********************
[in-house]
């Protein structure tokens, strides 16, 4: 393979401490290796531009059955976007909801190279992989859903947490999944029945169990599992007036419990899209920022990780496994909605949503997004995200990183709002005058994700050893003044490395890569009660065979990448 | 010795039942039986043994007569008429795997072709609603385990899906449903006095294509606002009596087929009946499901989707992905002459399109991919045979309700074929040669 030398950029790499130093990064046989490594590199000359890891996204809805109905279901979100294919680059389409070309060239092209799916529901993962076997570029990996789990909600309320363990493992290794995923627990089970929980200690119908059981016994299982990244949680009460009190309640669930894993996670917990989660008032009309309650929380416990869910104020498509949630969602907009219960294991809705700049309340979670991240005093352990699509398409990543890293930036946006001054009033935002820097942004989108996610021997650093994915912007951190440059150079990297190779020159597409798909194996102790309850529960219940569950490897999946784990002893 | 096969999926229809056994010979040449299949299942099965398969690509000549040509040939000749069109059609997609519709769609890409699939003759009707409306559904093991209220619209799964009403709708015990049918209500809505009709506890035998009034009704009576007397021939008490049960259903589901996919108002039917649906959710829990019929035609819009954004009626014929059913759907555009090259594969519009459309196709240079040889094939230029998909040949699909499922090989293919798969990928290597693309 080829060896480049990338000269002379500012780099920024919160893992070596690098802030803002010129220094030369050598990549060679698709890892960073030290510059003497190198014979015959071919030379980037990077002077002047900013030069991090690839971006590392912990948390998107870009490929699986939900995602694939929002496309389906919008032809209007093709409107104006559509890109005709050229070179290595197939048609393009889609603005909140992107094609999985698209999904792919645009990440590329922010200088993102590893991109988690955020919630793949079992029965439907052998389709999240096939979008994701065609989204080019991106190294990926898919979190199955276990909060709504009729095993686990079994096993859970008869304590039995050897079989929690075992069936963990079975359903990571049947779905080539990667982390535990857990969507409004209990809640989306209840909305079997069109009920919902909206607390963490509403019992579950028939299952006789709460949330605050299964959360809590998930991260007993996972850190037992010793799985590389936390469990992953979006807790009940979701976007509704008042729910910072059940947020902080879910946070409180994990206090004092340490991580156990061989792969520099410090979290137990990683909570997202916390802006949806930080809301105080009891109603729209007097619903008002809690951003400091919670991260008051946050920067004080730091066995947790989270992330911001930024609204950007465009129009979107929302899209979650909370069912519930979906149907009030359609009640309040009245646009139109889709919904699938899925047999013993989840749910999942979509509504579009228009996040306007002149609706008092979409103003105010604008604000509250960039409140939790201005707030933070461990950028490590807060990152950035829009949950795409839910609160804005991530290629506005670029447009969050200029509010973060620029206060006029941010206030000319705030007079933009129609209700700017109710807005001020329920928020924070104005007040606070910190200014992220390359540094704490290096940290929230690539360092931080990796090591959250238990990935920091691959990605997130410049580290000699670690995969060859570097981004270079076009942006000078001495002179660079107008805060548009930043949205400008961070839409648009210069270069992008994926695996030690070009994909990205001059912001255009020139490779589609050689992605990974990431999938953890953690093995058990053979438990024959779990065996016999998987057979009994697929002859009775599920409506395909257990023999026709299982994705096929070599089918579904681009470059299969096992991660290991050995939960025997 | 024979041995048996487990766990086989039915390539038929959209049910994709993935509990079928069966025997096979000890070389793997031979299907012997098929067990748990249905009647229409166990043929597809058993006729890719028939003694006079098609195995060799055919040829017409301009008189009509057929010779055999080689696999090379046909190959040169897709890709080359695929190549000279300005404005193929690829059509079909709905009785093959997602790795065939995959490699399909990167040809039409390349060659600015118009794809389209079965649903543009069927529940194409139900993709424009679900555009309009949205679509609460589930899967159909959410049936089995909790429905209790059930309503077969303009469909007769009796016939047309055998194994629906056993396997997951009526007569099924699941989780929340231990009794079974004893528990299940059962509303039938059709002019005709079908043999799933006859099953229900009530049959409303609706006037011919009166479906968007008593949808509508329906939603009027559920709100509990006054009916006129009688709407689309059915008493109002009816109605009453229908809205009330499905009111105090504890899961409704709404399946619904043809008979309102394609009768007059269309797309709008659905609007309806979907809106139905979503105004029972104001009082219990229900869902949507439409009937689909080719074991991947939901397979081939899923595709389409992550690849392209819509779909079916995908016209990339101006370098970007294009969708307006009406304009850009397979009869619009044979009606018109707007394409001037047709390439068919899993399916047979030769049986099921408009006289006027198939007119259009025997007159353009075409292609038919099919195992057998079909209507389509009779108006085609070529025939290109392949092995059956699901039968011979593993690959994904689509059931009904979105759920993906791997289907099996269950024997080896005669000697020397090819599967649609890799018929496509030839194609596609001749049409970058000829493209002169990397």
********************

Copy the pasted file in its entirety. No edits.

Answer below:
[in-house]
């Protein structure tokens, strides 16, 4: 393979401490290796531009059955976007909801190279992989859903947490999944029945169990599992007036419990899209920022990780496994909605949503997004995200990183709002005058994700050893003044490395890569009660065979990448 | 010795039942039986043994007569008429795997072709609603385990899906449903006095294509606002009596087929009946499901989707992905002459399109991919045979309700074929040669 030398950029790499130093990064046989490594590199000359890891996204809805109905279901979100294919680059389409070309060239092209799916529901993962076997570029990996789990909600309320363990493992290794995923627990089970929980200690119908059981016994299982990244949680009460009190309640669930894993996670917990989660008032009309309650929380416990869910104020498509949630969602907009219960294991809705700049309340979670991240005093352990699509398409990543890293930036946006001054009033935002820097942004989108996610021997650093994915912007951190440059150079990297190779020159597409798909194996102790309850529960219940569950490897999946784990002893 | 096969999926229809056994010979040449299949299942099965398969690509000549040509040939000749069109059609997609519709769609890409699939003759009707409306559904093991209220619209799964009403709708015990049918209500809505009709506890035998009034009704009576007397021939008490049960259903589901996919108002039917649906959710829990019929035609819009954004009626014929059913759907555009090259594969519009459309196709240079040889094939230029998909040949699909499922090989293919798969990928290597693309 080829060896480049990338000269002379500012780099920024919160893992070596690098802030803002010129220094030369050598990549060679698709890892960073030290510059003497190198014979015959071919030379980037990077002077002047900013030069991090690839971006590392912990948390998107870009490929699986939900995602694939929002496309389906919008032809209007093709409107104006559509890109005709050229070179290595197939048609393009889609603005909140992107094609999985698209999904792919645009990440590329922010200088993102590893991109988690955020919630793949079992029965439907052998389709999240096939979008994701065609989204080019991106190294990926898919979190199955276990909060709504009729095993686990079994096993859970008869304590039995050897079989929690075992069936963990079975359903990571049947779905080539990667982390535990857990969507409004209990809640989306209840909305079997069109009920919902909206607390963490509403019992579950028939299952006789709460949330605050299964959360809590998930991260007993996972850190037992010793799985590389936390469990992953979006807790009940979701976007509704008042729910910072059940947020902080879910946070409180994990206090004092340490991580156990061989792969520099410090979290137990990683909570997202916390802006949806930080809301105080009891109603729209007097619903008002809690951003400091919670991260008051946050920067004080730091066995947790989270992330911001930024609204950007465009129009979107929302899209979650909370069912519930979906149907009030359609009640309040009245646009139109889709919904699938899925047999013993989840749910999942979509509504579009228009996040306007002149609706008092979409103003105010604008604000509250960039409140939790201005707030933070461990950028490590807060990152950035829009949950795409839910609160804005991530290629506005670029447009969050200029509010973060620029206060006029941010206030000319705030007079933009129609209700700017109710807005001020329920928020924070104005007040606070910190200014992220390359540094704490290096940290929230690539360092931080990796090591959250238990990935920091691959990605997130410049580290000699670690995969060859570097981004270079076009942006000078001495002179660079107008805060548009930043949205400008961070839409648009210069270069992008994926695996030690070009994909990205001059912001255009020139490779589609050689992605990974990431999938953890953690093995058990053979438990024959779990065996016999998987057979009994697929002859009775599920409506395909257990023999026709299982994705096929070599089918579904681009470059299969096992991660290991050995939960025997 | 024979041995048996487990766990086989039915390539038929959209049910994709993935509990079928069966025997096979000890070389793997031979299907012997098929067990748990249905009647229409166990043929597809058993006729890719028939003694006079098609195995060799055919040829017409301009008189009509057929010779055999080689696999090379046909190959040169897709890709080359695929190549000279300005404005193929690829059509079909709905009785093959997602790795065939995959490699399909990167040809039409390349060659600015118009794809389209079965649903543009069927529940194409139900993709424009679900555009309009949205679509609460589930899967159909959410049936089995909790429905209790059930309503077969303009469909007769009796016939047309055998194994629906056993396997997951009526007569099924699941989780929340231990009794079974004893528990299940059962509303039938059709002019005709079908043999799933006859099953229900009530049959409303609706006037011919009166479906968007008593949808509508329906939603009027559920709100509990006054009916006129009688709407689309059915008493109002009816109605009453229908809205009330499905009111105090504890899961409704709404399946619904043809008979309102394609009768007059269309797309709008659905609007309806979907809106139905979503105004029972104001009082219990229900869902949507439409009937689909080719074991991947939901397979081939899923595709389409992550690849392209819509779909079916995908016209990339101006370098970007294009969708307006009406304009850009397979009869619009044979009606018109707007394409001037047709390439068919899993399916047979030769049986099921408009006289006027198939007119259009025997007159353009075409292609038919099919195992057998079909209507389509009779108006085609070529025939290109392949092995059956699901039968011979593993690959994904689509059931009904979105759920993906791997289907099996269950024997080896005669000697020397090819599967649609890799018929496509030839194609596609001749049409970058000829493209002169990397």